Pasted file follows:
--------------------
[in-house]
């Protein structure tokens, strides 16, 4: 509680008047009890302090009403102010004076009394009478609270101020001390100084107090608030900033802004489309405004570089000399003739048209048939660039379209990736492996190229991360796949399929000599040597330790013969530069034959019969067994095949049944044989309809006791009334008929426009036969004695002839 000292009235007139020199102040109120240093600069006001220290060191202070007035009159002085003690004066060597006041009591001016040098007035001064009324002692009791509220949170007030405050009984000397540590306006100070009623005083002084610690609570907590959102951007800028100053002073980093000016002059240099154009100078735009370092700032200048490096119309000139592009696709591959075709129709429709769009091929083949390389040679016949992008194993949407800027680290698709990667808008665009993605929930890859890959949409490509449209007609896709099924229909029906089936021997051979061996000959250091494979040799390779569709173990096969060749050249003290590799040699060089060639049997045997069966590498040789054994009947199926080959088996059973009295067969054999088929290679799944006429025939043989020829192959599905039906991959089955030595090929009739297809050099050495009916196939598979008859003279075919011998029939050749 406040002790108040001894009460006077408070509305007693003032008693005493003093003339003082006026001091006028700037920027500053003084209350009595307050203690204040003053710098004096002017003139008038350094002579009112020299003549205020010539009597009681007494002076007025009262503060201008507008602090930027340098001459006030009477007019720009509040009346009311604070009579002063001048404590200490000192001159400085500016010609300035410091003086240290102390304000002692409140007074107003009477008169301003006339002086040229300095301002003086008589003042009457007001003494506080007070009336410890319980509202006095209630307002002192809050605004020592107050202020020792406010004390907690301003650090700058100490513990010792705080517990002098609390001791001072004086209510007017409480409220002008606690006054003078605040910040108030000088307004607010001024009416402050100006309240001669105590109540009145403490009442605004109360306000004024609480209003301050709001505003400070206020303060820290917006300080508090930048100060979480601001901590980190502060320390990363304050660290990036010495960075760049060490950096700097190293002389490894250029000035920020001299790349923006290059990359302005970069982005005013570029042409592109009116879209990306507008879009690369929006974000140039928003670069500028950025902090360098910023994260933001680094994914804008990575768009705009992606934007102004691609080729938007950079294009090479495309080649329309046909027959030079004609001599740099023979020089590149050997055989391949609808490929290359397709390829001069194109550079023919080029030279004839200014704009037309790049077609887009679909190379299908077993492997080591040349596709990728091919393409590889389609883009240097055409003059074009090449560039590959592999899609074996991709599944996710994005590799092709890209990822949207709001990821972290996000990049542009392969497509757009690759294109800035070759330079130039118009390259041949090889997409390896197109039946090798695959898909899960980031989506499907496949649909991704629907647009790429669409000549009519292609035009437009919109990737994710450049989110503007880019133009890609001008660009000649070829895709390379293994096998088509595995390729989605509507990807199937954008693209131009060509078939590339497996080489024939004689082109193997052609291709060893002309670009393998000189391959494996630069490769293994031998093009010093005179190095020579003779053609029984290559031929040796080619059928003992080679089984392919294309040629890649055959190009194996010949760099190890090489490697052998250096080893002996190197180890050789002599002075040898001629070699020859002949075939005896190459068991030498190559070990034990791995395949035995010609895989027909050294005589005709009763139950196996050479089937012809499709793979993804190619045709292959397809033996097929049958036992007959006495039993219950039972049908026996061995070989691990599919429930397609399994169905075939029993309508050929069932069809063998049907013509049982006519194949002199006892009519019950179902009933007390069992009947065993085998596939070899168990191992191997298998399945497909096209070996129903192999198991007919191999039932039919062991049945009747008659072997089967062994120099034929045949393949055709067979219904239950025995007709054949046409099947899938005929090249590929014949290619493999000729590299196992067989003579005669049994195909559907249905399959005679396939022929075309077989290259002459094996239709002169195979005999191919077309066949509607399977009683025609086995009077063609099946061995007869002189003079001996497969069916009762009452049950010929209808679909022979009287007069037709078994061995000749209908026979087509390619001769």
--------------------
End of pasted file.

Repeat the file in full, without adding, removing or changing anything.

[in-house]
């Protein structure tokens, strides 16, 4: 509680008047009890302090009403102010004076009394009478609270101020001390100084107090608030900033802004489309405004570089000399003739048209048939660039379209990736492996190229991360796949399929000599040597330790013969530069034959019969067994095949049944044989309809006791009334008929426009036969004695002839 000292009235007139020199102040109120240093600069006001220290060191202070007035009159002085003690004066060597006041009591001016040098007035001064009324002692009791509220949170007030405050009984000397540590306006100070009623005083002084610690609570907590959102951007800028100053002073980093000016002059240099154009100078735009370092700032200048490096119309000139592009696709591959075709129709429709769009091929083949390389040679016949992008194993949407800027680290698709990667808008665009993605929930890859890959949409490509449209007609896709099924229909029906089936021997051979061996000959250091494979040799390779569709173990096969060749050249003290590799040699060089060639049997045997069966590498040789054994009947199926080959088996059973009295067969054999088929290679799944006429025939043989020829192959599905039906991959089955030595090929009739297809050099050495009916196939598979008859003279075919011998029939050749 406040002790108040001894009460006077408070509305007693003032008693005493003093003339003082006026001091006028700037920027500053003084209350009595307050203690204040003053710098004096002017003139008038350094002579009112020299003549205020010539009597009681007494002076007025009262503060201008507008602090930027340098001459006030009477007019720009509040009346009311604070009579002063001048404590200490000192001159400085500016010609300035410091003086240290102390304000002692409140007074107003009477008169301003006339002086040229300095301002003086008589003042009457007001003494506080007070009336410890319980509202006095209630307002002192809050605004020592107050202020020792406010004390907690301003650090700058100490513990010792705080517990002098609390001791001072004086209510007017409480409220002008606690006054003078605040910040108030000088307004607010001024009416402050100006309240001669105590109540009145403490009442605004109360306000004024609480209003301050709001505003400070206020303060820290917006300080508090930048100060979480601001901590980190502060320390990363304050660290990036010495960075760049060490950096700097190293002389490894250029000035920020001299790349923006290059990359302005970069982005005013570029042409592109009116879209990306507008879009690369929006974000140039928003670069500028950025902090360098910023994260933001680094994914804008990575768009705009992606934007102004691609080729938007950079294009090479495309080649329309046909027959030079004609001599740099023979020089590149050997055989391949609808490929290359397709390829001069194109550079023919080029030279004839200014704009037309790049077609887009679909190379299908077993492997080591040349596709990728091919393409590889389609883009240097055409003059074009090449560039590959592999899609074996991709599944996710994005590799092709890209990822949207709001990821972290996000990049542009392969497509757009690759294109800035070759330079130039118009390259041949090889997409390896197109039946090798695959898909899960980031989506499907496949649909991704629907647009790429669409000549009519292609035009437009919109990737994710450049989110503007880019133009890609001008660009000649070829895709390379293994096998088509595995390729989605509507990807199937954008693209131009060509078939590339497996080489024939004689082109193997052609291709060893002309670009393998000189391959494996630069490769293994031998093009010093005179190095020579003779053609029984290559031929040796080619059928003992080679089984392919294309040629890649055959190009194996010949760099190890090489490697052998250096080893002996190197180890050789002599002075040898001629070699020859002949075939005896190459068991030498190559070990034990791995395949035995010609895989027909050294005589005709009763139950196996050479089937012809499709793979993804190619045709292959397809033996097929049958036992007959006495039993219950039972049908026996061995070989691990599919429930397609399994169905075939029993309508050929069932069809063998049907013509049982006519194949002199006892009519019950179902009933007390069992009947065993085998596939070899168990191992191997298998399945497909096209070996129903192999198991007919191999039932039919062991049945009747008659072997089967062994120099034929045949393949055709067979219904239950025995007709054949046409099947899938005929090249590929014949290619493999000729590299196992067989003579005669049994195909559907249905399959005679396939022929075309077989290259002459094996239709002169195979005999191919077309066949509607399977009683025609086995009077063609099946061995007869002189003079001996497969069916009762009452049950010929209808679909022979009287007069037709078994061995000749209908026979087509390619001769």